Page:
As a registered dietitian nutritionist, I intentionally think about some of the diet trends and New Year’s resolutions for 2024 I would personally like to implement and pass on to my clients. One way to improve nutrition is to think about foods you can add to your diet. Incorporating soy protein in our meals and snacks can be a great way to add versatility and nutrition to your daily meals.

Soybeans are members of the legume family. These nutrient dense beans are a source of high-quality plant protein and are low in saturated fat. Soy is also a complete protein, meaning it contains all nine essential amino acids our bodies need to consume through food. In addition to being a source of high-quality protein, soybeans are oilseeds that contain omega-3 fatty acids, antioxidants, isoflavones and are high in fiber.

Due to soy’s impressive nutrition profile, it has several health benefits. Research has shown that the protein soy provides can promote muscle mass gains and improved strength similarly to animal protein and promotes weight loss similar to other protein sources. Soy isoflavones, commonly classified as phytoestrogens, account for many of soy’s health benefits. Isoflavones may bring benefits to the diet such as a protective effect against hormonally driven cancers like breast cancer (especially when soy is part of the diet from early childhood) to common aging issues such as osteoporosis and hot flashes.1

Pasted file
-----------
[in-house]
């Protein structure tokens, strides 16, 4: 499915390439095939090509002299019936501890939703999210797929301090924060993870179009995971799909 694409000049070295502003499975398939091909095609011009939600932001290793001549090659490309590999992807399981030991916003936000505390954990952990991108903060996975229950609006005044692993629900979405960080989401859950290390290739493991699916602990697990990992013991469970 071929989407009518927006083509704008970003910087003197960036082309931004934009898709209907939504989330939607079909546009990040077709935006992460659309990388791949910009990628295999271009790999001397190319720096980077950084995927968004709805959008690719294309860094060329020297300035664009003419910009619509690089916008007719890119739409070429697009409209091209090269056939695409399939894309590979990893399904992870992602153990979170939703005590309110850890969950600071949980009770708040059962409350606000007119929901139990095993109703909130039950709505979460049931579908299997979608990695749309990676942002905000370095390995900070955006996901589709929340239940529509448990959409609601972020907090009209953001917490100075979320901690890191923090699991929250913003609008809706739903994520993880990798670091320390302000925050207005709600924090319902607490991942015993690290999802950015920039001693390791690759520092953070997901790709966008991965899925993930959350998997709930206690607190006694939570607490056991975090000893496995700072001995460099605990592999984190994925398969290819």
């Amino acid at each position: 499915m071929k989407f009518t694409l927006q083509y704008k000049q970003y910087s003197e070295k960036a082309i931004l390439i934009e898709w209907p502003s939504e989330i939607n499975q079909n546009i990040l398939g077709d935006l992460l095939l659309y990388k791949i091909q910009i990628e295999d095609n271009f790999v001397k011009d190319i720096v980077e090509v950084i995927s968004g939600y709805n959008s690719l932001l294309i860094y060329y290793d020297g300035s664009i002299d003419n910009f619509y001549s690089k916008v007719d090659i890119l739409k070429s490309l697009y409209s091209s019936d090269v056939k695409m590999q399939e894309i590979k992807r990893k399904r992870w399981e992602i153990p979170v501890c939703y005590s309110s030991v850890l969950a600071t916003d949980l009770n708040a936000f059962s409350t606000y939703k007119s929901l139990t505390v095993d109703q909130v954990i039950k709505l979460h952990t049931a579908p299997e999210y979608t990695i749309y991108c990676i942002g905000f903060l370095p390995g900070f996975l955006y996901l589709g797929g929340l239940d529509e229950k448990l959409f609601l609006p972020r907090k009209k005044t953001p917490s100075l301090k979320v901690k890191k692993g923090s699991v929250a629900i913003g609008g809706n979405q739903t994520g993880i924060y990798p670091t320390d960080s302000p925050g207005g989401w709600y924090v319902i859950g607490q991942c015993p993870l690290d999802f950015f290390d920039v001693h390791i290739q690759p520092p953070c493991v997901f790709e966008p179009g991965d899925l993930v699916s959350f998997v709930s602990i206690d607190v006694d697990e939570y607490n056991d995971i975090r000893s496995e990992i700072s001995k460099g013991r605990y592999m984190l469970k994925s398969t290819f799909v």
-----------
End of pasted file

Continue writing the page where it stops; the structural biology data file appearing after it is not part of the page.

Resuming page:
Soy can be used in conjunction with meat and other sources of protein to enhance a meal or snack. For example, if you are making turkey or chicken burgers, add some soy crumbles to it to hike up the fiber content. Edamame is another simple way to add fiber and flavor into any dish. A half cup of edamame contains 4g of dietary fiber, which is 14% of the recommended daily allowance.

Soy foods can also help boost calcium and iron levels. Soymilk is the only plant-based milk that has a nutrition profile similar to cow’s milk. One cup of soymilk contains four to 10g of protein and about 30mg of isoflavones.2 The calcium from calcium-fortified soymilk is absorbed as well as the calcium from cow’s milk. Tofu— which is made by heating soymilk and adding a coagulant— can also be a source of calcium and iron.

I recommend one to two daily servings, which may include a cup of soymilk, a half cup of tofu, tempeh or edamame, or roasted soy nuts. I love enhancing regular recipes by adding soy. For example next time you are making scrambled eggs try adding some scrambled tofu to it, or adding soy crumbles along with ground beef or chicken to make chili.

If prioritizing health from the inside out is your goal in 2024, try to incorporate more soy products into your diet. Start when your kids are young, so they are used to the taste and texture of soy.